Britain was home to at least two genetically distinct groups of humans at the end of the last Ice Age, the UK’s oldest human DNA has revealed.
Around 19,000 years ago the ice caps that covered much of Britain melted and the landscape became habitable for humans again. Evidence of their return dates back approximately 15,500 years. These early groups passed through now submerged lands that once linked Britain to mainland Europe.
Late Ice Age human remains have only been found at a handful of sites in Britain, including Gough’s Cave in Somerset and Kendrick’s Cave in Llandudno, Wales. The first is famous for having housed “Cheddar Man” – an individual who lived about 10,000 years ago – as well as older remains that showed signs of cannibalism.
Now researchers have extracted and analyzed DNA from two individuals found at these sites – Britain’s oldest DNA.
“We can see that there are two different genetic ancestries present in Britain during this late Ice Age, which may not be what we expected to find,” said Dr Sophy Charlton, the first author of the York University study.
Write in the journal Nature ecology and evolutionCharlton and his colleagues report how they performed isotopic analysis on the remains, allowing them to track the contribution of different food sources to their diet, and thus refine their radiocarbon dating.
Supporting previous work, the team found that the Gough’s Cave individual relied primarily on land animals, such as horses, while the Kendrick’s Cave individual’s diet included sea creatures.
The researchers then analyzed the nuclear and mitochondrial DNA of the two individuals. The results reveal that the remains from Gough’s Cave come from a woman who lived around 14,900 years ago. This female, who was cannibalized, shared ancestry with an individual discovered in a cave in Belgium, known as Goyet Q2, who lived 15,000 years ago.
This ancestry, linked to groups that developed from southwestern Europe, has been associated with particular types of stone tools, the treatment of the dead, rock art, and other practices that have been described as Magdalenian culture. Indeed, Magdalenian-style artifacts have been found at Gough’s Cave.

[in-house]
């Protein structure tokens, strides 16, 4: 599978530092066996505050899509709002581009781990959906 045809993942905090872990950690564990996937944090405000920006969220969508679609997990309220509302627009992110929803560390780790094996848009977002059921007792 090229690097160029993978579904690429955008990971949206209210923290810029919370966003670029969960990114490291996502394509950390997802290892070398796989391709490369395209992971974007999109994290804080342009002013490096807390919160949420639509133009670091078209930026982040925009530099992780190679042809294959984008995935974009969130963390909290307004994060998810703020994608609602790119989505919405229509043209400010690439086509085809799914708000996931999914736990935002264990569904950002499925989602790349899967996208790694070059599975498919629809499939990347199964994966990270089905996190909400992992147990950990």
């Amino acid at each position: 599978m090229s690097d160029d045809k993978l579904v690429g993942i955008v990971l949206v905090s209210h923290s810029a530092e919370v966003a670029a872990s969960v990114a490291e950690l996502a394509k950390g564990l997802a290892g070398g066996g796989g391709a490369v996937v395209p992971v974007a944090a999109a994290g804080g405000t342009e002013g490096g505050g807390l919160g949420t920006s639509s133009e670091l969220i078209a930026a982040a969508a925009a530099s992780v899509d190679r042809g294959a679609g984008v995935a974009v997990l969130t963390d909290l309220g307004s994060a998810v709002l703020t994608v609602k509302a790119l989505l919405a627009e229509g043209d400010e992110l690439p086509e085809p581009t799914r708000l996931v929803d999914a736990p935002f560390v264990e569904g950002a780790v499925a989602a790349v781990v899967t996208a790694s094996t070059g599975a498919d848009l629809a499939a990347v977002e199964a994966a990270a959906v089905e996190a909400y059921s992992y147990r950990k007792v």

However, although Kendrick’s Cave contained a Magdalenian-style stone tool and a cut bovid bone from the time of the female in Gough’s Cave, the remains in Kendrick’s Cave showed a different ancestry. This individual, a male who lived around 13,500 years ago, shares ancestry with 14,000-year-old remains found at Villabruna in northern Italy. Such ancestry is associated with Western hunter-gatherers who developed from southeastern Europe or the Near East.
The researchers say the findings suggest Kendrick’s Cave may have had multiple occupations.
Dr Selina Brace, co-author of the Natural History Museum study, said the results were unexpected given that a mixture of the two ancestors had previously been found in older human remains from southern Europe, the new study revealing that Cheddar Man also had such dual ancestry.
The team said the findings suggest that at least two different human groups, with different ancestry, diets and cultures – including burial practices – were present in Britain at the end of the last Ice Age.
However, Dr Rhiannon Stevens, co-author of the work from University College London, said the study only involved two people, meaning care had to be taken when trying to put together the different data. For example, she says, Magdalenians elsewhere in Europe were known to have eaten fish.
Professor Paul Pettitt of Durham University, who was not involved in the research, said archaeological work had previously revealed that humans in Gough’s Cave and Kendrick’s Cave were not contemporaneous and had provided clues about their diet and ancestry.
But he said the new research has highlighted the power of analyzing ancient DNA to solve the mystery of whether abrupt cultural shifts in prehistory were caused by population shifts and disruptions, or through the propagation of ideas – research suggesting that in this case, the old was at stake.
“Consistent with what prehistorians have long known about small, highly mobile Ice Age hunter-gatherer populations, this [research] adds evidence to the growing picture of remarkably small and ecologically fragile human groups scattered across late Pleistocene Europe,” he said.